In an oft-quoted essay on the grotesque work of true Christian fiction, Flannery O'Connor wrote, "When you can assume that your audience holds the same beliefs you do, you can relax a little and use more normal ways of talking to it; when you have to assume that it does not, then you have to make your vision apparent by shock—to the hard of hearing you shout, and for the almost blind you draw large and startling figures."

O'Connor was talking about her craft as a woman, as a Christian, as an artist, a writer of fiction. But her principle, that the judicial use of shock leverages gaps in belief, applies to any Christian creative (for me, this category include all Christians) working in a culture that has not only forgotten how to see but has forgotten that it has forgotten it. In this sense, Wilkie's cramped images of a pop-culture Jesus facing down everyday people and everyday perspectives become large(ish) and startling(ish). The shock is muted, hidden under several layers of navel-oriented self-conciousness and sacharrine smiles, but it is nevertheless there, gothic and stark at the core. In the original sense of the word, the images become iconic.

An icon is a Christian image whose purpose is to be both beautiful and instructive. The latter element trumps the former, however: should the artist be forced to choose between aesthetic and meaning (not always a false distinction), meaning must come first. After all, icons are pastoral images before anything else. Teaching images. Images preserving the symbols and values of a particular Christian community while tethering it like a weightless spacewalker to our larger culture of belief, the great Church Universal, starry and wide as the galaxy.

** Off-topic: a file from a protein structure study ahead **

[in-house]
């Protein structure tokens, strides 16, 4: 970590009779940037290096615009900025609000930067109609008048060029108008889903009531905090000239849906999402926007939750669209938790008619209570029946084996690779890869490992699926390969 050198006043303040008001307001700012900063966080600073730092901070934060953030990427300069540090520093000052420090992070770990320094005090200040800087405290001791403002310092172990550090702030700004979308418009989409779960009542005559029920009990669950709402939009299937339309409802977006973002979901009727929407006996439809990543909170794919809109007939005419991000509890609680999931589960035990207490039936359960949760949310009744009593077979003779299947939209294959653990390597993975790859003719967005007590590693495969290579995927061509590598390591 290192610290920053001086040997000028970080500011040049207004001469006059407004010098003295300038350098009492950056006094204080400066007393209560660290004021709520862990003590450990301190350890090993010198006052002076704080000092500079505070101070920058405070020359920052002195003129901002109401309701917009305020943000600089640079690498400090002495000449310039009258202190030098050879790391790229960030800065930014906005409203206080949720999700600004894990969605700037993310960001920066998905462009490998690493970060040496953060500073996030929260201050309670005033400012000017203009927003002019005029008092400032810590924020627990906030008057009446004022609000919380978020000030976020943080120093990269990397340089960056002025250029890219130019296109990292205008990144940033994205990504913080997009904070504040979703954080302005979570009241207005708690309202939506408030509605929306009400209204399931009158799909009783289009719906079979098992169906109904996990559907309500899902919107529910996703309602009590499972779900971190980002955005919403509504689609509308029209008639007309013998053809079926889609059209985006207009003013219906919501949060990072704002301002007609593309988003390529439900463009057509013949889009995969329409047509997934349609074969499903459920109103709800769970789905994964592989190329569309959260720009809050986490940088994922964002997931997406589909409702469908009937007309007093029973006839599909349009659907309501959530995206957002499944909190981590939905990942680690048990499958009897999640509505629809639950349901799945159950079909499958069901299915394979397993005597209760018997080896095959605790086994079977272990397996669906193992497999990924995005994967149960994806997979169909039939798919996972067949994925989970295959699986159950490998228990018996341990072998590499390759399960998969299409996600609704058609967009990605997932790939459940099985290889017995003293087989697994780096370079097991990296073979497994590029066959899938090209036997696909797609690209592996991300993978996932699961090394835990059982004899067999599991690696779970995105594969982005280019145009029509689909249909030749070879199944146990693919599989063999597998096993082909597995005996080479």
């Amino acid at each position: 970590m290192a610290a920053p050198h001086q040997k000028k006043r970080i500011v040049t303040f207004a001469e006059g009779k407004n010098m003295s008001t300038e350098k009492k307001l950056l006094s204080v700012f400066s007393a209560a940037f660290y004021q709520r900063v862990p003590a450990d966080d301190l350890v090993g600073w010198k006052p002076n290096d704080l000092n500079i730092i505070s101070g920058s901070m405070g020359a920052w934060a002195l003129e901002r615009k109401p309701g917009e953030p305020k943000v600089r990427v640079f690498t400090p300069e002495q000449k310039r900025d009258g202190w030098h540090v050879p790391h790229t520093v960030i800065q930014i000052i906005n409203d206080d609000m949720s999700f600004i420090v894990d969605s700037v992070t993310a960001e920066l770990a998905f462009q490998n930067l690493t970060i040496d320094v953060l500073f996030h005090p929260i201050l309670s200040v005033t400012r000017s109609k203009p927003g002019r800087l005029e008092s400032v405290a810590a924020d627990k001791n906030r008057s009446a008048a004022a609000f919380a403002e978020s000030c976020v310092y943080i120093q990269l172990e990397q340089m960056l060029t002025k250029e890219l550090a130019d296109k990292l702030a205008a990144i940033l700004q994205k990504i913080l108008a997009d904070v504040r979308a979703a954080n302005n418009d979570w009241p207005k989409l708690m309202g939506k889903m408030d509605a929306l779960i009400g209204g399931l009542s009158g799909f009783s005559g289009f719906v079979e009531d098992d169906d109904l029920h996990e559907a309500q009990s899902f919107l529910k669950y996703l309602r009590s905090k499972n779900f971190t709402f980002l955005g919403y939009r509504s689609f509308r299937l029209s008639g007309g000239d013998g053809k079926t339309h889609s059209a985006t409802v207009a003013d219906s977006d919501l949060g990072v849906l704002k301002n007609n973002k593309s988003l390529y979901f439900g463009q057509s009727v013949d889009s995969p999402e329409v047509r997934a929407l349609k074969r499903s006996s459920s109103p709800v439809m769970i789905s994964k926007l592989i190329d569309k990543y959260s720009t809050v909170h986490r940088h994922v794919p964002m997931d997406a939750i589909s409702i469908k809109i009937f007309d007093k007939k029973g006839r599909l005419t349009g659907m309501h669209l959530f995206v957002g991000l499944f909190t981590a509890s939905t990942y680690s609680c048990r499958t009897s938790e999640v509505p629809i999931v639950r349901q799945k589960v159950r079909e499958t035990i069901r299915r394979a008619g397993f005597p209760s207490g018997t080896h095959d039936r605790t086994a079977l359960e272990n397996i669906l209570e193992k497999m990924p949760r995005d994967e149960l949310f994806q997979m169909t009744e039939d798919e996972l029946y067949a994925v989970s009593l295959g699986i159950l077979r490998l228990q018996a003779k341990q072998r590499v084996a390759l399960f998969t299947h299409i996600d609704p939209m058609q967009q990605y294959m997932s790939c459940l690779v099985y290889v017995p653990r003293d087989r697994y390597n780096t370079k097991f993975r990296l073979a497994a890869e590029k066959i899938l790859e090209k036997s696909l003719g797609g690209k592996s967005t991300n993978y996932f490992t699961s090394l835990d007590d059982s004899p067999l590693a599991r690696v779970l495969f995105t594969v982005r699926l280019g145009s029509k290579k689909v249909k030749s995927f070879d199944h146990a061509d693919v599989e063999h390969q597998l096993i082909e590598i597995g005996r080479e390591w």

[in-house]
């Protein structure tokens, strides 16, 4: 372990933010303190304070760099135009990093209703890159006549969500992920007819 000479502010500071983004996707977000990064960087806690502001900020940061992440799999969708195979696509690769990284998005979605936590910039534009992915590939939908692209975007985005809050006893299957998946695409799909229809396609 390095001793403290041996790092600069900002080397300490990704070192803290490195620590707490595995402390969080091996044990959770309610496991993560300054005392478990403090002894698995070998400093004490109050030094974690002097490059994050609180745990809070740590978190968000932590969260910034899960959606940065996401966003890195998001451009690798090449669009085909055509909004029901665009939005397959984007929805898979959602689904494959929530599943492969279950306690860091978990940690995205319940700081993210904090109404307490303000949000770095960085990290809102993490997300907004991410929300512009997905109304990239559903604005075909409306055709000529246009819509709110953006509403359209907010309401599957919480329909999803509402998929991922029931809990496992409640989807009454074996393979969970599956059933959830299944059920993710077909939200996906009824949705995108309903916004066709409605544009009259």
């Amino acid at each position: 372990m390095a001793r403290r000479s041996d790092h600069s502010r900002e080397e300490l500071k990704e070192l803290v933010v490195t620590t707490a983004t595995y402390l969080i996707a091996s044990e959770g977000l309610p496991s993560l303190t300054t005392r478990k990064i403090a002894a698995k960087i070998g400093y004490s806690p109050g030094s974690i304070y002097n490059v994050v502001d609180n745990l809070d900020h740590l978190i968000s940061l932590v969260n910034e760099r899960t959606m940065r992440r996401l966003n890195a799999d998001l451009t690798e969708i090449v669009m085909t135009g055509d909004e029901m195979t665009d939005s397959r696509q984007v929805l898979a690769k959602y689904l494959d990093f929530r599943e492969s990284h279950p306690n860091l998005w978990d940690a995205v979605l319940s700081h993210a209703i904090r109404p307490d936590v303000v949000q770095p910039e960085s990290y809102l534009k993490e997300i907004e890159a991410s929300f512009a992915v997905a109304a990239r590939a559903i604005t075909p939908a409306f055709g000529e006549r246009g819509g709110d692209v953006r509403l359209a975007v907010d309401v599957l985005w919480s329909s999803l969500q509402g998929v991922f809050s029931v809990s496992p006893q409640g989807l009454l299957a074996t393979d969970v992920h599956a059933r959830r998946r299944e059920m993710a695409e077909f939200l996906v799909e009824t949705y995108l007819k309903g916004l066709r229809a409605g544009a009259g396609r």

Icon as comic, though? Indeed. Folk-art too, if the innocence of that category can be sullied by Wilkie's trademark sarcasm. Comics as a genre are uniquely connected to satire, to the saying of difficult, timely things. They're a Trojan Horse way of telling the truth, getting us to lower our defenses for a laugh or two, only to find ourselves confronted by a sudden phalanx in the pantomime. In this sense, they're icons particularly suited for the very iconoclasts who'd crack a joke about them if they came in their true form, suited for the church of our consumerist self-obsessed pietism. Icons for those who have hears to hear, or those who have hurts to heal, those who have opinions to share.

We, like every generation of believers, make Jesus in our image. In this sense the Christ of Coffee is in many ways just who I perceive Wilkie to be—Christological in mullet and beard. Americano on the breath. This Jesus is snarky, occasionally baldly sarcastic. But with that said, the collection is not notable for its barbs or papercuts. Rather, it's the sincerity lying behind things that makes it stand out.

Somehow, Wilkie manages to produce repetitive, derivative, clip art-sourced four-panel comics about Jesus on coffee break that rise above the polemical to the truly pastoral. Icon? Surely, but in this sense the collection takes on an even more distinctive cast: comic as devotional literature, not merely a less-rabid cartoon cousin of Christian "Chick Tracts." It tells the truth, but the result, curiously enough, is not to make readers feel preached at but rather to feel like they sort of just actually had coffee with Jesus.